Time to sit in the bath
Brian H Meredith gets to the heart of poor customer experiences, and explains how it takes hard work and a paradigm shift from the CEO down to put things right. Irritated by SKY Television? Incorrect programme listings? Timing errors on MySky? Scheduled recordings ending before the programme does? I’m seriously considering leaving them. And 2 […]
Brian H Meredith gets to the heart of poor customer experiences, and explains how it takes hard work and a paradigm shift from the CEO down to put things right.
Irritated by SKY Television? Incorrect programme listings? Timing errors on MySky? Scheduled recordings ending before the programme does?
I’m seriously considering leaving them.
And 2 Degrees? Most things about this service and relationship don’t work as they should.
Switched to them from Vodafone, but they are worse.
And Vodafone? They were one of the best customer focused companies when they arrived in New Zealand. But now? Mmmmmmm.
And one of the health insurance companies? (Won’t name them. At least not yet). Claiming to be an amazing culture of employment but in fact couldn’t be further from the truth.
I’ve heard a lot of very bad stories from inside the organisation.
Jetstar? Not a great experience. Won’t fly with them again.
Then there is the private sector medical specialist who kept me waiting 30 minutes whilst he got himself coffee and food, and then ate and drank it whilst I was left in the waiting room.
I left without seeing him. Shall I continue?
No, don’t want to be regarded as a whinging, grumpy old bugger.
But here’s the issue.
Despite the apparent scope, complexity and sophistication that now exists in organisations of every shape, size and colour, where, apparently, they all understand the customer and the customer’s needs and wants, the customer experience in so many sectors continues to be bad.
There’s no simple, clear answer. There are a number of factors that contribute.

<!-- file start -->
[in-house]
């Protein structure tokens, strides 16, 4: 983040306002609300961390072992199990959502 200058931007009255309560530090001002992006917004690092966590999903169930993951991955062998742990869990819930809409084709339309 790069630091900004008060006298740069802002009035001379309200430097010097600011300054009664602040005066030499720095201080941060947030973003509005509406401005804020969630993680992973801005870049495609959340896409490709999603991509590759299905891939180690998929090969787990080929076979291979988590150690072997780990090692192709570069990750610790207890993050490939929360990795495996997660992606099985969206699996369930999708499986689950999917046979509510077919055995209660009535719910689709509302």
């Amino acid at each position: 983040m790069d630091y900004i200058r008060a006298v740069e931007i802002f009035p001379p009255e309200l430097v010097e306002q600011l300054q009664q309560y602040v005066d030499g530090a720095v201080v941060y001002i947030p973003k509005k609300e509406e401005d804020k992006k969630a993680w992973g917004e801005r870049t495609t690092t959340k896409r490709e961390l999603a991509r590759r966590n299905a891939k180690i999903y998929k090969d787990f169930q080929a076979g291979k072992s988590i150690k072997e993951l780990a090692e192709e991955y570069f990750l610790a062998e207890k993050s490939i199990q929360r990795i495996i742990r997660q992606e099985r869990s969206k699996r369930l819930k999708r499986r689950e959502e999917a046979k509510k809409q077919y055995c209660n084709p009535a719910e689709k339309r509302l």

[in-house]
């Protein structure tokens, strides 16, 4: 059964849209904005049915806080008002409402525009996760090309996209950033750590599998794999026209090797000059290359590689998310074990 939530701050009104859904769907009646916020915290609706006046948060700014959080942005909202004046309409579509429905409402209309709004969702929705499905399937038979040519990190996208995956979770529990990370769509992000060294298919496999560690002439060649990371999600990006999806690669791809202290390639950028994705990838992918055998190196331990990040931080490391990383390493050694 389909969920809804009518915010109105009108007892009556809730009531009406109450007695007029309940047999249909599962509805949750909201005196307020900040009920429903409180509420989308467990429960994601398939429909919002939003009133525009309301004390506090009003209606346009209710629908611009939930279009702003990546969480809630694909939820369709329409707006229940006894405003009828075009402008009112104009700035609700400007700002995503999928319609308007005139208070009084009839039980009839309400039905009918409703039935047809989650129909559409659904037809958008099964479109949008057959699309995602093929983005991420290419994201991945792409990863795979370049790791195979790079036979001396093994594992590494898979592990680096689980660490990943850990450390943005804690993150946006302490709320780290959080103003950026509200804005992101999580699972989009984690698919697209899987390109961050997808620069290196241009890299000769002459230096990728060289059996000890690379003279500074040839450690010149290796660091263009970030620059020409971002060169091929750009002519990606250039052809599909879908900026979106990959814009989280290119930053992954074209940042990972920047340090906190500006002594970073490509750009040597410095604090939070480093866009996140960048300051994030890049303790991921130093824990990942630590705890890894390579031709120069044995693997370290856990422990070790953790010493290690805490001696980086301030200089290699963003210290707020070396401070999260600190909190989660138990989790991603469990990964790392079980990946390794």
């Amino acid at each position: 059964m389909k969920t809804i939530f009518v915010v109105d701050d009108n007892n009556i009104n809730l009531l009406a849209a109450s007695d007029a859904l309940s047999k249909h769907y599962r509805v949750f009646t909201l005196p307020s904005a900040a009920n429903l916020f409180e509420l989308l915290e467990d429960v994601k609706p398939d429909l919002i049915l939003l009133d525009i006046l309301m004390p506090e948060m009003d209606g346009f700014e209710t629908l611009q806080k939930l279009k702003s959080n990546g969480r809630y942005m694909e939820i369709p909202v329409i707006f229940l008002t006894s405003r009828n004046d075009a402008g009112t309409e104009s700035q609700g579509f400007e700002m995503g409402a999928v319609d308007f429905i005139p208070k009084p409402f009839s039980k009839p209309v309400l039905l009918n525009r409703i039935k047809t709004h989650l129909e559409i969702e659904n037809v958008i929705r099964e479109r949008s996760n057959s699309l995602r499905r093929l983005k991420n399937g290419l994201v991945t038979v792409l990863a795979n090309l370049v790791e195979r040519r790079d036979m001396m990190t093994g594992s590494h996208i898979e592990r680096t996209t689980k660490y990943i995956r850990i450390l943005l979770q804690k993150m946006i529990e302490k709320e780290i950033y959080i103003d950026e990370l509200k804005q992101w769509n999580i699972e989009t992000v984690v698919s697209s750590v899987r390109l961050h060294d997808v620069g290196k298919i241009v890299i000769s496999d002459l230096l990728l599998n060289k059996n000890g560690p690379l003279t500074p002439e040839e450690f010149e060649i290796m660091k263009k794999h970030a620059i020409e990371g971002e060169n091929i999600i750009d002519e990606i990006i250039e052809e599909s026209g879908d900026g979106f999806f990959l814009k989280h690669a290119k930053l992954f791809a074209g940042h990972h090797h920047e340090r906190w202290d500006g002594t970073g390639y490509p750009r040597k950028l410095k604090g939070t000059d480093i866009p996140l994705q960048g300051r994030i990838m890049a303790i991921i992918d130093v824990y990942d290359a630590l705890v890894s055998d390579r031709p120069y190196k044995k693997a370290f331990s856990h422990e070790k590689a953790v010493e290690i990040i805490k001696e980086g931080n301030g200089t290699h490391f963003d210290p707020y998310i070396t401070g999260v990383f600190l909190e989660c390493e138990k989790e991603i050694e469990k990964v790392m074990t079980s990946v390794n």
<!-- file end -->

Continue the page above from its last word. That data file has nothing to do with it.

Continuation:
One is that management teams don’t seem to realise that their customers are the only place the money comes from.
Another is that CEOs are often obsessed with managing their relationships with their shareholders rather than their customers. Customers are mostly dealt with by the bottom row of the organisational structure whilst the top levels do other stuff.
It’s also a problem when marketing teams work only on the design and development of campaigns rather than realising that every behaviour in which their organisation engages has a marketing effect. Good, bad, never neutral. And it all needs understanding and managing.
A further contributor is the failure by too many businesses to realise that their most valuable and significant asset is their people. They are the ones that do everything that the business does. Technology contributes but it is a tool, not a control mechanism.
You can remove just about anything from a business and it can find a way to carry on. Remove the people and its ceases to exist. Instantly.
Marketing can often be defined as the art of arresting the human intelligence for just long enough to extract money from it. Well, it’s not. That’s mugging. Marketing is about identifying, nourishing and nurturing relationships with customers and potential customers to ensure their wants and needs are met. When that happens, then the business’s wants and needs are also met.
Also contributing to the problem is the sad reality that many ‘bean counters’ are brilliant at counting beans but not many understand where the beans come from. And how. Or why.
And there is a whole lot more that contributes to poor or bad customer experiences, whether that customer is a supermarket shopper or an airline purchasing an aircraft. The poor or bad experiences are so often the same. Or similar.
So here are some quick, easy fixes that require a total paradigm shift and a great deal of hard work and commitment but are vital if a business is to optimise its performance:
• Ensure that the CEO realises that they are the marketing leader ahead of any other role and understands that a business is a marketing organism before it is anything else.
• Ensure that the CFO understands the concept of business, the role of customers and how the beans originate.
• Ensure that the head of HR knows and understands the vital role of people and that it is the people who require their attention, their help and their support – not just the management team.
• Understand that every single member of staff is an MMD – a mini marketing director. Make them proud of that. Help them to be that. Celebrate that with them and with your customers.
Finally, spend plenty of time in a deep, hot bath, with your toe up the tap and a glass of wine or champagne in your hand, thinking about how a business, as a marketing organism, needs to be nurtured, nourished and managed in order to connect people with people on every level; and enjoy the resulting optimal performance!